The U.S. State Department escalated a travel advisory warning for Hubei province to level four on Friday, advising visitors not to travel to the province because of the coronavirus. On Monday, a level three advisory to “reconsider travel” was issued for any travel to China in general.

On Sunday, the agency indicated plans to evacuate staff and some private citizens. The U.S. state department said that it is making arrangements to relocate personnel at the U.S. Consulate General in Wuhan to the United States and noted that there would be “limited capacity to transport private U.S. citizens on a reimbursable basis” on a flight leaving Wuhan’s international airport Tuesday and arriving in San Francisco.

The World Health Organization’s Director General Tedros Adhanom Ghebreyesus said on Twitter Sunday that he was “on (his) way” to Beijing to support the Chinese government and health officials respond to the outbreak. The WHO decided not to declare the outbreak a “public health emergency of international concern” after convening an emergency committee that met last week, saying that it was still “too early” to do so. They previously praised China’s swift response and encouraged them to remain transparent in sharing data regarding the outbreak.

The stock market has also taken a hit, as major US indexes fell more than 1% on Monday; the Dow Jones Industrial Average dropped as many as 500 points, the Associated Press reported.

CDC confirms 5 cases in U.S.

The CDC has confirmed five cases of the coronavirus infection in the U.S. — one in Arizona, two in California, one in Washington state and one in Illinois. The agency said all of these patients, the first of whom was diagnosed in Snohomish county, Wash., traveled from China. “It is likely there will be more cases reported in the U.S. in the coming days and weeks, likely including person-to-person spread,” the CDC said in a statement.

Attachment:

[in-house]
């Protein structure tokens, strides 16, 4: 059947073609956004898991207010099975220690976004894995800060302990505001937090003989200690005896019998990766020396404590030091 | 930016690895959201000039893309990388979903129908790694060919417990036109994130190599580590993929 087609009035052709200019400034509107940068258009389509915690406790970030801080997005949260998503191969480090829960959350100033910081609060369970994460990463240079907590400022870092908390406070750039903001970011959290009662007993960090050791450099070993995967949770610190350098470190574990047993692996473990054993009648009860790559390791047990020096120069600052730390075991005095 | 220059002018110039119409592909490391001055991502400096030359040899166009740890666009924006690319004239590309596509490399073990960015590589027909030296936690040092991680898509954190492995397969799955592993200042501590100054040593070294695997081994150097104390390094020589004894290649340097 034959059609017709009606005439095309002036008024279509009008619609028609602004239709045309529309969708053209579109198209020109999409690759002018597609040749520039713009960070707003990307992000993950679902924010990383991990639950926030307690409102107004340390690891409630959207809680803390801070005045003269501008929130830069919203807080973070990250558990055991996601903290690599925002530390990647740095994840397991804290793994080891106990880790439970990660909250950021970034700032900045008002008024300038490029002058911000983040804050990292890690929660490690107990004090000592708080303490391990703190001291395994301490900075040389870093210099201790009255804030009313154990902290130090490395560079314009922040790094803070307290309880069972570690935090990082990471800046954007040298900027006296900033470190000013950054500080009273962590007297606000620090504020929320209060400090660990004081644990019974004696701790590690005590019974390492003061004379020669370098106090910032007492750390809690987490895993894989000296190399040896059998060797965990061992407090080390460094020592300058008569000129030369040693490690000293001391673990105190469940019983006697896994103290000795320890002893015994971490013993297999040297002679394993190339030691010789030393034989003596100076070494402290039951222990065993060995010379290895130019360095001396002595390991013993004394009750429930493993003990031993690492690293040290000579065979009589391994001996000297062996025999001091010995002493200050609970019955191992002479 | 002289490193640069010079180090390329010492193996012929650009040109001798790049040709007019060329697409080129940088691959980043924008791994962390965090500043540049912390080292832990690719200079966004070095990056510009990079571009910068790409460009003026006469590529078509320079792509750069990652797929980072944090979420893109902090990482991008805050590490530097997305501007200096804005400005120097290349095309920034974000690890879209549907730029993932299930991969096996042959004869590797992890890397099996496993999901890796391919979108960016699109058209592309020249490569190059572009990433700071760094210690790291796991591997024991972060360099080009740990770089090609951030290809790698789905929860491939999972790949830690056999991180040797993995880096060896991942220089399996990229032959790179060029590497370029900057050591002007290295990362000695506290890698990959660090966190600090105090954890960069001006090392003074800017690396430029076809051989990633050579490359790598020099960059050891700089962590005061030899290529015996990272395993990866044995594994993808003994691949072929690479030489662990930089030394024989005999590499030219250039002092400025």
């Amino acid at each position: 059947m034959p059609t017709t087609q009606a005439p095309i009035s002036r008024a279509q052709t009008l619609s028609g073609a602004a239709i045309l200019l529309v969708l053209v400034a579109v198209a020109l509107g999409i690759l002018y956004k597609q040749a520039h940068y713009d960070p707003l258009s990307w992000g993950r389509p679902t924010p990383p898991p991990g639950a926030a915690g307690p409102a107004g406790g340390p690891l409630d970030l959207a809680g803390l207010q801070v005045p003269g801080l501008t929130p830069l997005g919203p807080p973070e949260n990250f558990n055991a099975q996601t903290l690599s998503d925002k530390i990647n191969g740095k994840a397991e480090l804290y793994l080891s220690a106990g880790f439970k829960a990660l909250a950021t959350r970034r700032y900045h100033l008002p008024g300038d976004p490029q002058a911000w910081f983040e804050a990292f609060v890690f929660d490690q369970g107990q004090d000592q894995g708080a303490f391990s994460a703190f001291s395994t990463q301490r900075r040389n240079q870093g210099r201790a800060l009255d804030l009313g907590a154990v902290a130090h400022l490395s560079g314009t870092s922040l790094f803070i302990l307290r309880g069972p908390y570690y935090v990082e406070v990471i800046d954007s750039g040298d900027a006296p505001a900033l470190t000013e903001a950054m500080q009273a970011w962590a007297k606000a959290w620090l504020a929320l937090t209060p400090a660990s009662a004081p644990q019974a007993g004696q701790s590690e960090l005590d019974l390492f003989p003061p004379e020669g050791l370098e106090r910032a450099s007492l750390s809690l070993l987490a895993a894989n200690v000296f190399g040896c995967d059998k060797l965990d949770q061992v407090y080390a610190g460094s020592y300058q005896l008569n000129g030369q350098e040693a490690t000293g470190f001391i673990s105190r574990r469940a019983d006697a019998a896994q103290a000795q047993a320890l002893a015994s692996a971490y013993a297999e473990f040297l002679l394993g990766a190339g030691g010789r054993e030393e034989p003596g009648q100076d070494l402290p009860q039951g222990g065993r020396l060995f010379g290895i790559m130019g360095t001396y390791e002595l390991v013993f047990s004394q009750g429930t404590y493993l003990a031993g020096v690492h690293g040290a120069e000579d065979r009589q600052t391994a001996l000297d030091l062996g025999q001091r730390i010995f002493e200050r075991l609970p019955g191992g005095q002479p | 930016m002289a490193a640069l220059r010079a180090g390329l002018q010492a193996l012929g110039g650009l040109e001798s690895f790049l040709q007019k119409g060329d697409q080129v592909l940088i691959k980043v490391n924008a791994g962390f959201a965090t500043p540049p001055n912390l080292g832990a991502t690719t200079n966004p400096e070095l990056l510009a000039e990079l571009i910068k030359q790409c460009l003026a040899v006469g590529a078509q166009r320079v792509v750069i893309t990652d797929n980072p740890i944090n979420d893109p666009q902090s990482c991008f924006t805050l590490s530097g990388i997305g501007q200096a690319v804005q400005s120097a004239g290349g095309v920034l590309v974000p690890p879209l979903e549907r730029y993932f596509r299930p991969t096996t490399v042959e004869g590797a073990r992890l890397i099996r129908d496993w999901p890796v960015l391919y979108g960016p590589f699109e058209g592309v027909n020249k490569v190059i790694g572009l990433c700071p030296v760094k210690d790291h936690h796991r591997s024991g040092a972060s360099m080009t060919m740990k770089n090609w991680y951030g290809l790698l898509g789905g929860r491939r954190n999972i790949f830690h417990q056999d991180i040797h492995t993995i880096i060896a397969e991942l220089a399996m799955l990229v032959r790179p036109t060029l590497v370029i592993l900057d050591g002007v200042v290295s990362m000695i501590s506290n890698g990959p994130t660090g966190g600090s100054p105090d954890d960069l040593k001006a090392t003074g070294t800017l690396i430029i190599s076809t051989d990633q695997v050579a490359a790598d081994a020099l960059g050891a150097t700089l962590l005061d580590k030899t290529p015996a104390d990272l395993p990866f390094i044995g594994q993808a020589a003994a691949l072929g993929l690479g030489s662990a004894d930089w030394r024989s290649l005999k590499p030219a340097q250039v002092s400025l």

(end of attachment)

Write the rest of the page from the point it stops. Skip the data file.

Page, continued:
The agency said Monday that 110 individuals across 26 states were considered to be “persons under investigation.” “That is a cumulative number and will only increase,” said Dr. Nancy Messonnier, director of the National Center for Immunization and Respiratory Diseases at the CDC. Of these 110, five had tested positive, 32 tested negative and 73 determinations are still pending. The people being investigated could include those who have a fever and respiratory illness after traveling to Wuhan and individuals who have had contact with a patient who tested positive for the disease and have a fever and respiratory illness.

“At this time in the U.S., the virus is not spreading in the community. For that reason we continue to believe that the immediate health risk to the general American public is low at this time,” Messonnier said during a telebriefing on Monday.

The CDC’s travel precaution is currently at a level three, recommending that travelers avoid all nonessential travel to China because of the disease.

The CDC is continuing to screen passengers from Wuhan at five major airports in the U.S. and has screened about 2,400 people so far, Messonnier said, adding that the number of people coming from Wuhan is declining with the recent travel restrictions. (Since direct flights out of Wuhan have stopped, the agency said it is screening those with “broken itineraries” who may be transiting from Wuhan through another country back to the U.S.)

These screenings provide opportunities to detect and rapidly respond to the illness, as well as educate returning travelers on the signs and symptoms of the disease, she explained. The five airports where the CDC is conducting entry screenings of passengers on direct and connecting flights from Wuhan are New York City’s John F. Kennedy International Airport, Los Angeles International Airport, San Francisco International Airport, Chicago O’Hare International Airport and Hartsfield-Jackson Atlanta International Airport .

There is still more research and analysis needed before the CDC can be confident about how exactly the outbreak started but experts will likely look to MERS and SARS to guide them, Messonnier said.

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Contributor: Sanya Mansoor